Plays for the 2016 Presidency…Yes, Even in 2014

August 27, 2014

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WITH ONLY TWO YEARS until the 2016 national elections (802 days, as SiriusXM’s Tim Farley might remind us), Americans want to know, Who’s running for president.  Right?  Either that or, like an Apple iPhone tease, we’re being fooled into asking the question, Is it here yet?!  To wit, here are some plays being run by savvy politicos, listed in alphabetical order, who by degrees might like to have their names on our minds:

140430090111-tec19-rand-paulVice President Joe Biden (D)  He goes where he’s asked, but man does he get out.  This week, not unlike others, Biden is pressing the flesh at quasi-campaign stops.  His play is a Draft on the presidency — not his unpopular boss — but the office of the president, an institution he can easily follow, feed off of and, when the time is right, use it to slingshot ahead.

Fmr. Gov. Jeb Bush (R-FL)  It’s all in the name for Jeb Bush, but few are writing him off as a 2016 contender.  His plays for now are Deflects (e.g., “I don’t know…haven’t there been enough Bushs in The White House?”) and Pings in the form of well-placed speeches at well-attended GOP confabs.  Either way, his are assessing plays, subtle but engaged enough to keep him in the mix.

Gov. Chris Christie (R-NJ)  Just as the Monty Python classic laments, “I’m not dead yet,” so go the hopes of a kinetic but politically dying New Jersey governor.  Christie’s Bridgegate is a Label that still sticks and which has neatly flipped his reputation from a tough-talker into a bully.  He’s not so much running plays as he is trying to counter the ones that are being run on him.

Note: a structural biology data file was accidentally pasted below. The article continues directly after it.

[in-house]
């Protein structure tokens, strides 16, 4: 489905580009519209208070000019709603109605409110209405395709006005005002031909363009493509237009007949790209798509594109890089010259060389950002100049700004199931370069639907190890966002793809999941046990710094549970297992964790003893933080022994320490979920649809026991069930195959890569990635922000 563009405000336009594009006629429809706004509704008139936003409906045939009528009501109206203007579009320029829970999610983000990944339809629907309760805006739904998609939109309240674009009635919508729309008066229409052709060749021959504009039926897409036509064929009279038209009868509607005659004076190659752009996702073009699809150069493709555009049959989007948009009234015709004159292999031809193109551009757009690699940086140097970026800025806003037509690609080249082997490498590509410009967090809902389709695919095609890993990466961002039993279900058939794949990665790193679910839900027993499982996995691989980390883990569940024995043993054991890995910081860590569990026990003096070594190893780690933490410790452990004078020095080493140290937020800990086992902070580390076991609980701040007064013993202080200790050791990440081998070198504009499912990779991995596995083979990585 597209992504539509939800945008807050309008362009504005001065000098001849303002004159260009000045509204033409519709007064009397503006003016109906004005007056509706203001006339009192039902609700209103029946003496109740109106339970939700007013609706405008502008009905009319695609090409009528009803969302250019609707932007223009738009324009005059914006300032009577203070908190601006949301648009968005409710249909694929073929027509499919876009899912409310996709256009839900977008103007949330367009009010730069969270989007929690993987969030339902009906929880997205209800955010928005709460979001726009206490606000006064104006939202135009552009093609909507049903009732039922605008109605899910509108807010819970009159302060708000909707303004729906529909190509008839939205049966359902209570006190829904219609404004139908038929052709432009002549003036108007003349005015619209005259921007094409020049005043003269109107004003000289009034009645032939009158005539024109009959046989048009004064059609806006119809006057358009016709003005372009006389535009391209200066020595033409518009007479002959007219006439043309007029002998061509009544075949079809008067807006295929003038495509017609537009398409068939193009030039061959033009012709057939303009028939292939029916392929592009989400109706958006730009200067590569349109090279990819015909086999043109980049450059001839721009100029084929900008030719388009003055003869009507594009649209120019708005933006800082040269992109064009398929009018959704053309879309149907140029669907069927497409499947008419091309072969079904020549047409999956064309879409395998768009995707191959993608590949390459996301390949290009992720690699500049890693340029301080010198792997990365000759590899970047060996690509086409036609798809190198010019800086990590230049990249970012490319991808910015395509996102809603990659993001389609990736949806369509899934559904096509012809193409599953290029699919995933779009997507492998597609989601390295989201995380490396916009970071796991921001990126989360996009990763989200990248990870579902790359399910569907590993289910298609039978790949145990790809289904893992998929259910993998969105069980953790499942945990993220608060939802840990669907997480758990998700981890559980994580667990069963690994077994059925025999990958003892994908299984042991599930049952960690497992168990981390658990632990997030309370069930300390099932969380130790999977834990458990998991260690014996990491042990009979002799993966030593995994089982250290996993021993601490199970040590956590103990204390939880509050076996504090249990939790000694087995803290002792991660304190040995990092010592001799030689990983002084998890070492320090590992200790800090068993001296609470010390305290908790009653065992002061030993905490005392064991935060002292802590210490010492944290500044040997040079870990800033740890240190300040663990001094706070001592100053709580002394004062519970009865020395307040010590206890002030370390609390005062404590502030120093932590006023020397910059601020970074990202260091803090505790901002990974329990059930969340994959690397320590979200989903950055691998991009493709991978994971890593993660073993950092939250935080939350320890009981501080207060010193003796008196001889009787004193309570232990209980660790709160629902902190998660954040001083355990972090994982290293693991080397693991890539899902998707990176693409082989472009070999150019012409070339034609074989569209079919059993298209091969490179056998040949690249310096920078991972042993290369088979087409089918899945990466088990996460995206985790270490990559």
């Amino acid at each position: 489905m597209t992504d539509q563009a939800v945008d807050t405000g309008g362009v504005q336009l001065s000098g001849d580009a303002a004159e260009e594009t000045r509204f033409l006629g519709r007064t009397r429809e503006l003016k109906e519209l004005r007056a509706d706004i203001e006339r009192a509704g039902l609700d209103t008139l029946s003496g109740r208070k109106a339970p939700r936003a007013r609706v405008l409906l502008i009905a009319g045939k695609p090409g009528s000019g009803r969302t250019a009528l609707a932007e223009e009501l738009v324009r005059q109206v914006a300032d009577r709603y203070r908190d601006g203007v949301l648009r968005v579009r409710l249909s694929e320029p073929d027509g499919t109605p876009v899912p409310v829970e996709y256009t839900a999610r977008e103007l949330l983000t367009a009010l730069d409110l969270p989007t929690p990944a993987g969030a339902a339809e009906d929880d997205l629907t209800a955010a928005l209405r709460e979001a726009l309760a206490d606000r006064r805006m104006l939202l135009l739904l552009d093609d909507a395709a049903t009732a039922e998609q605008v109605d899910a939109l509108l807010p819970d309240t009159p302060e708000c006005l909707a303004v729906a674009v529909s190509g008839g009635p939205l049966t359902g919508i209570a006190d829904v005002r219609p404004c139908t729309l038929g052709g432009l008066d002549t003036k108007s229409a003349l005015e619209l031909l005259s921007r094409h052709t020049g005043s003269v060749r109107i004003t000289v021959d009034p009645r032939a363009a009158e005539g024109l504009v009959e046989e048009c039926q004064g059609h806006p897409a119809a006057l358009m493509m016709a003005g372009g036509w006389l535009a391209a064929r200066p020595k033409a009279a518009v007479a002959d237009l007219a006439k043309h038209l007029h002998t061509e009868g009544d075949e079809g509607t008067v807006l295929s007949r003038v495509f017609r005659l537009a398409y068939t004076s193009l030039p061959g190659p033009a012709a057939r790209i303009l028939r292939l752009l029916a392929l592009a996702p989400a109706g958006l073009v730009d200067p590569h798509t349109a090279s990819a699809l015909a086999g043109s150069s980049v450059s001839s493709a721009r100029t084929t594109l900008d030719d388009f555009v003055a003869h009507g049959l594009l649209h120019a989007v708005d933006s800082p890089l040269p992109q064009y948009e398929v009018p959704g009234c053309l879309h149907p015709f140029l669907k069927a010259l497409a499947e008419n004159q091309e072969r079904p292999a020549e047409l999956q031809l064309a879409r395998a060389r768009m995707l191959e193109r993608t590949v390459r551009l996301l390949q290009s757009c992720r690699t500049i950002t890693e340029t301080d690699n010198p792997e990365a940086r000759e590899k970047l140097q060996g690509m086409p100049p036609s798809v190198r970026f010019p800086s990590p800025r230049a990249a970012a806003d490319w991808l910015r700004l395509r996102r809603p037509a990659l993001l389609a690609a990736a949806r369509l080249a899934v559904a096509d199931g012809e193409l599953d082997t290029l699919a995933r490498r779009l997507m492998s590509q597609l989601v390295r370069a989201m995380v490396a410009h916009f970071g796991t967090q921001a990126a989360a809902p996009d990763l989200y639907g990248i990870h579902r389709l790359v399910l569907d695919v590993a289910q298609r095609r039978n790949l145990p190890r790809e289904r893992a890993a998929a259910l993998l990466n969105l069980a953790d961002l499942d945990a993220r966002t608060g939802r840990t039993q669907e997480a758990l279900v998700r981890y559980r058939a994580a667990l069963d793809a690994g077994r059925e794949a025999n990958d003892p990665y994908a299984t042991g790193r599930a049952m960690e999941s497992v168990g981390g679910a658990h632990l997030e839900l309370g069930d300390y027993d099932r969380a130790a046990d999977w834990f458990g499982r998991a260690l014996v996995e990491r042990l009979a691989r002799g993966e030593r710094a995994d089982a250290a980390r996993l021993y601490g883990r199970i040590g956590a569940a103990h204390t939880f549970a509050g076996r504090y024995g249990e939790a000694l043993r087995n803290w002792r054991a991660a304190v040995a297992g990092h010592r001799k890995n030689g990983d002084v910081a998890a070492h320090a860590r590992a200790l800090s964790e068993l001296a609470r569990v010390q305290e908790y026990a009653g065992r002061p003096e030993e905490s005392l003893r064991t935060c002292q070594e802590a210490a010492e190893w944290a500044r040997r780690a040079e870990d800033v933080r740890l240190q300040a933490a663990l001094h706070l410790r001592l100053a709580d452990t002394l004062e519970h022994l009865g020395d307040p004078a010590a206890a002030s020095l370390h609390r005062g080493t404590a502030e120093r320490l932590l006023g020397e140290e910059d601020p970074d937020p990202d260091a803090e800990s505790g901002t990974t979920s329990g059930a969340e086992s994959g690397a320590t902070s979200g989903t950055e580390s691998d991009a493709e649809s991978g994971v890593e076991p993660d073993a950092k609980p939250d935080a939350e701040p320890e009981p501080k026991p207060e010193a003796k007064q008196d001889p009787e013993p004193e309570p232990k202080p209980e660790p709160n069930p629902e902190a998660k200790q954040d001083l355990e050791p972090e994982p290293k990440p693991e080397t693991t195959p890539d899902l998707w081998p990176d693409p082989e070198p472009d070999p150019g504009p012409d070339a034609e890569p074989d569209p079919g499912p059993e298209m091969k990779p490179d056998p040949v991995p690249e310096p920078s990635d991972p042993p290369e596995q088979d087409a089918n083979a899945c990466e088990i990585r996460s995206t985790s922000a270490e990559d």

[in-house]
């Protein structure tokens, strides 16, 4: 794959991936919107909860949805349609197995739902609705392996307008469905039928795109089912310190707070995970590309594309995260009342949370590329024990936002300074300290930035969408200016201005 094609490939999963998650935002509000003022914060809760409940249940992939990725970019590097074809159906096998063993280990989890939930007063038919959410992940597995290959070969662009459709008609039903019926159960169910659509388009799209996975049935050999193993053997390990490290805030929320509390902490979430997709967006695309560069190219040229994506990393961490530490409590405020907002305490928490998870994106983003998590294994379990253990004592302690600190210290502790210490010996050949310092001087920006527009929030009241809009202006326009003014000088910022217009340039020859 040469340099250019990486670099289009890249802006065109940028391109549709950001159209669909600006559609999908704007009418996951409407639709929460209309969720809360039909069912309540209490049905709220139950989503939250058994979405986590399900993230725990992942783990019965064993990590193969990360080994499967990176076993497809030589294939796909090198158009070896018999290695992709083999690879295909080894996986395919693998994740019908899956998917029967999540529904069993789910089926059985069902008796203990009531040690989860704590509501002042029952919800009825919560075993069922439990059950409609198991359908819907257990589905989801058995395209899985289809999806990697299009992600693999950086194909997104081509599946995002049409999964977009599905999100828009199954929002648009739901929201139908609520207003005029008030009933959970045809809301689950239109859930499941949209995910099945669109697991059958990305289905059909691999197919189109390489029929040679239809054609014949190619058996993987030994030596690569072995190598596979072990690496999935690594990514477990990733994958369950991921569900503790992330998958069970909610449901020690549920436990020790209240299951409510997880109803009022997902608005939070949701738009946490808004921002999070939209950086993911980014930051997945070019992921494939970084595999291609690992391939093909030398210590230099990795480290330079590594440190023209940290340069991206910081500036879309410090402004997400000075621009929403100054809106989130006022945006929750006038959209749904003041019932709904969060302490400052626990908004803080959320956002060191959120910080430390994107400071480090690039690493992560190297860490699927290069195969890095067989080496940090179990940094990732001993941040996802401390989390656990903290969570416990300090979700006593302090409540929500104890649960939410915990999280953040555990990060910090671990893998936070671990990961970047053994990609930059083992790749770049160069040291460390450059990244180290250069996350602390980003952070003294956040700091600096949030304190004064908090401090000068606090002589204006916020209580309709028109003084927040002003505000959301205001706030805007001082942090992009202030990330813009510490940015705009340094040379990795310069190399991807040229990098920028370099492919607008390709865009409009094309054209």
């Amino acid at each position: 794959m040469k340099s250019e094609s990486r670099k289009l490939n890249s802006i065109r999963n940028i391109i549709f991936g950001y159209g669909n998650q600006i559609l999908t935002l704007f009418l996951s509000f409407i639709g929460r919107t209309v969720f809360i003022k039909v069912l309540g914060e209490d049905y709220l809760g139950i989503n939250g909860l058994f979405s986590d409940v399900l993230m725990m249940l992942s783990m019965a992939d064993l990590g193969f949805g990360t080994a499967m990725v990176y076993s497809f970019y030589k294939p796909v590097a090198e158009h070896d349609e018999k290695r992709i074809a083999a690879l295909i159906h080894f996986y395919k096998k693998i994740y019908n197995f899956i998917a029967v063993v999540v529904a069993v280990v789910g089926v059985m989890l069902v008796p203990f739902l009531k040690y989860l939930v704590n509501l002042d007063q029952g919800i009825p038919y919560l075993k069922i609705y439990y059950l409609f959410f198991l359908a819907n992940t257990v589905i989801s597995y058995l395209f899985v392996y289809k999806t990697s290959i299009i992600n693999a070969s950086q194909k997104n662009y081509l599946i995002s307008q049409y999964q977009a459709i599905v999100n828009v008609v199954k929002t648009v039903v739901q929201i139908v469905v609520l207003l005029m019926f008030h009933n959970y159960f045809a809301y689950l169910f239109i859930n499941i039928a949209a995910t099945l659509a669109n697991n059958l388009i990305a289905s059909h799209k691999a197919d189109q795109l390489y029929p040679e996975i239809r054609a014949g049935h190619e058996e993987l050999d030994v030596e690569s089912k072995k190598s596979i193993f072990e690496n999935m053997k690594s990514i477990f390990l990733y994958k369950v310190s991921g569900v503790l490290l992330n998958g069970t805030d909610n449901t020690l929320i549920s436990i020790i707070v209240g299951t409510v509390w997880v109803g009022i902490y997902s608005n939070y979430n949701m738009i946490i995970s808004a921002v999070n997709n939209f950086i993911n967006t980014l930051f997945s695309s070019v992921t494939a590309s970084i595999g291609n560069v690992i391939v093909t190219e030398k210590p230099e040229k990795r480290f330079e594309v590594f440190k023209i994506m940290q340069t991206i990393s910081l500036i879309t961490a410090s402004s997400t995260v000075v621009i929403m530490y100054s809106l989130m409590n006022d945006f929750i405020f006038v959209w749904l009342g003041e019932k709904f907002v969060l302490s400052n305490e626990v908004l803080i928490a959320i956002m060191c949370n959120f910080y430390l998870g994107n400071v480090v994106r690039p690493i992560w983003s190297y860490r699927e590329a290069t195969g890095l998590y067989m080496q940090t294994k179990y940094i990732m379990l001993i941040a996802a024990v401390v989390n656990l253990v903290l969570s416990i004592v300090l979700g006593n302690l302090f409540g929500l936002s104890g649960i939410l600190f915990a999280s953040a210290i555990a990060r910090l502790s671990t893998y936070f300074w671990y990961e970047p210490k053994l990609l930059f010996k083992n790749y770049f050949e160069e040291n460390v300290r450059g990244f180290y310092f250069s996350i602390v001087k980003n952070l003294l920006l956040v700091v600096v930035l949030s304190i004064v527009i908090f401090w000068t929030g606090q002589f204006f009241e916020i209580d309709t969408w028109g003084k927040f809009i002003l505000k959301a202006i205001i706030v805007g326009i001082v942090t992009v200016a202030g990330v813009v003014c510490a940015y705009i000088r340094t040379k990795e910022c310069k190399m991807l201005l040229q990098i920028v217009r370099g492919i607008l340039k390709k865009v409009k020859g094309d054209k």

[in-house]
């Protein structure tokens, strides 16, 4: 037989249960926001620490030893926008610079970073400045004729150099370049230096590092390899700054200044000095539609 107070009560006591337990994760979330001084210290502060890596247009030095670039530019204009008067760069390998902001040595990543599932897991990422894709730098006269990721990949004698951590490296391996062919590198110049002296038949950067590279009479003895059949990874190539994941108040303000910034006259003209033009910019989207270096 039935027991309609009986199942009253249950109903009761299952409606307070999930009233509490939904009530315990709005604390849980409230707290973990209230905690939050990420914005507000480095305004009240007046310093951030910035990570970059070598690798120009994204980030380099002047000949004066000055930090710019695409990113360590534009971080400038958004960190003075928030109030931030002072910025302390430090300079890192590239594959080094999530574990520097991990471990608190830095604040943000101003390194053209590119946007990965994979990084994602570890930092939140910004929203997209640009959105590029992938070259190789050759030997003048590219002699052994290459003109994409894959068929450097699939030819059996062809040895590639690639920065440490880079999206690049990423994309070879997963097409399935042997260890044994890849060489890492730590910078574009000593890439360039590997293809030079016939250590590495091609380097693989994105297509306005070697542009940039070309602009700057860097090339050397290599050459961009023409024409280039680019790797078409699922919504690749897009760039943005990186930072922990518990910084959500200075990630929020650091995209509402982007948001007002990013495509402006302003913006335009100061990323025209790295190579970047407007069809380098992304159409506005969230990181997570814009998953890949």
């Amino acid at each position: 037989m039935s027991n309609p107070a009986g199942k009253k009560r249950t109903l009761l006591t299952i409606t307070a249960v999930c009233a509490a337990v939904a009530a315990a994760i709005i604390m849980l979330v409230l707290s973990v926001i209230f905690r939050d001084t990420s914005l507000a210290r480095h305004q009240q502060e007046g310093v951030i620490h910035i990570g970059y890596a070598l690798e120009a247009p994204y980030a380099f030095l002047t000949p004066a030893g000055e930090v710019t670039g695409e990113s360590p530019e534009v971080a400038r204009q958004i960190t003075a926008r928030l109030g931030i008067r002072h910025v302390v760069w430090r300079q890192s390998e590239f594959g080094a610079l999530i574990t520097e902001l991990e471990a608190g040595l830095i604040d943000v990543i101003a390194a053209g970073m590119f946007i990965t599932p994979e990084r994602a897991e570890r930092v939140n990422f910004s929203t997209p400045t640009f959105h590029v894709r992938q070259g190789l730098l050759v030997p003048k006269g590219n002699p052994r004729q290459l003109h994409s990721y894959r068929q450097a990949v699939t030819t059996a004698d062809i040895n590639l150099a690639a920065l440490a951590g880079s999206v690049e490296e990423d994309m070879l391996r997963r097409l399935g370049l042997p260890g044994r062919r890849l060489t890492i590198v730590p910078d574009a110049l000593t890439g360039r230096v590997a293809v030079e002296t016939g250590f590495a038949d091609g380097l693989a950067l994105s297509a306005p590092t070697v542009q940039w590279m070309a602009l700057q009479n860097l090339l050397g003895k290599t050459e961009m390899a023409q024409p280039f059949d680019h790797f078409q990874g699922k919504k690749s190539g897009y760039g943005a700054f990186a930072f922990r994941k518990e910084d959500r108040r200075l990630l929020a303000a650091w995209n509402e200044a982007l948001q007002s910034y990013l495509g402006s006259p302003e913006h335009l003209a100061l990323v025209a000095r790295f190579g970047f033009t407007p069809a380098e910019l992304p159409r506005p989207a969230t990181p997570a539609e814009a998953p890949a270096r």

Fmr. Secy. of State Hillary Clinton (D)  For Hillary, the family name is crucial too, but contrasted to Jeb, Clinton’s game is a one-eighty.  Taking her weekly speaking gigs into account, the many random awards, the summer-long book tour, the prime-time TV drop bys, etc., Clinton’s moves describe a nervous or insecure candidate, one who seems craven for attention and who is willing to repeat her failed 2008 campaign of inevitability.  Her principle play to date is a Peacock: def., the unsolicited promotion of a novelty or innovation.

Sen. Ted Cruz (R-TX)  He is the tail that wags the Senate dog and a tea party darling, known for his modern filibusters (Peacocks) and post-filibuster spin (Deflects).  In any case, Cruz’s serial strategy is to (1) raise hackles to (2) raise awareness to (3) raise questions of his candidacy.  That Christie has faltered gives Cruz precious greenfield in the straight-talk category, one that is bound to play well in 2016.

Rep. Rand Paul (R-KY)  He is the most serious candidate with the least serious odds.  Like his father, Paul’s ideas are rooted in fundamentals but still too extreme for the GOP base.  Still, Paul’s been busy and clever, taking trips, for instance, to Silicon Valley where — waddaya know — there are serious people with serious money and serious questions about how it’s getting spent.  Paul could be standing at a new intersection of mainstream politics and libertarian-minted nouveau riche.  His principle plays are Trial Balloons (Look at it this way) and Challenges (We can do this differently?).

Gov. Rick Perry (R-TX)  Rick Perry’s objective is to redeem himself as a viable presidential candidate.  And he’s succeeding.  His strategy, by accident or design, is to exploit crises.  Look no further than his leadership of the immigration mess on his state’s border and his stare-down with state prosecutors who tossed him an indictment for state office over-reach.  His plays are, aptly, Crazy Ivans.

There are more, of course.  Take Gov. Martin O’Malley (D-MD) whose chances at a Democratic party nomination are so long that he’s been given the nod from Team Clinton — a foil and play toy for the primary, perhaps.  There’s Rep. Paul Ryan (R-WI) who only covets a house leadership spot or so we’re told.  But his books and plans are well-timed to cast him as a pragmatic and a do-er among ideologues and show horses.  Don’t forget Sen. Marco Rubio (R-FL) who, one thought, was bound to be the right’s poster child for immigration.  He may still be if Perry weakens.  Finally, there’s the populists’ populist, Sen. Elizabeth Warren (D-MA), who is adamant she’ll not run.  But who else, after all, if Hillary’s peacocks get plucked?

Post by Alan Kelly

Image credit: Fortune Magazine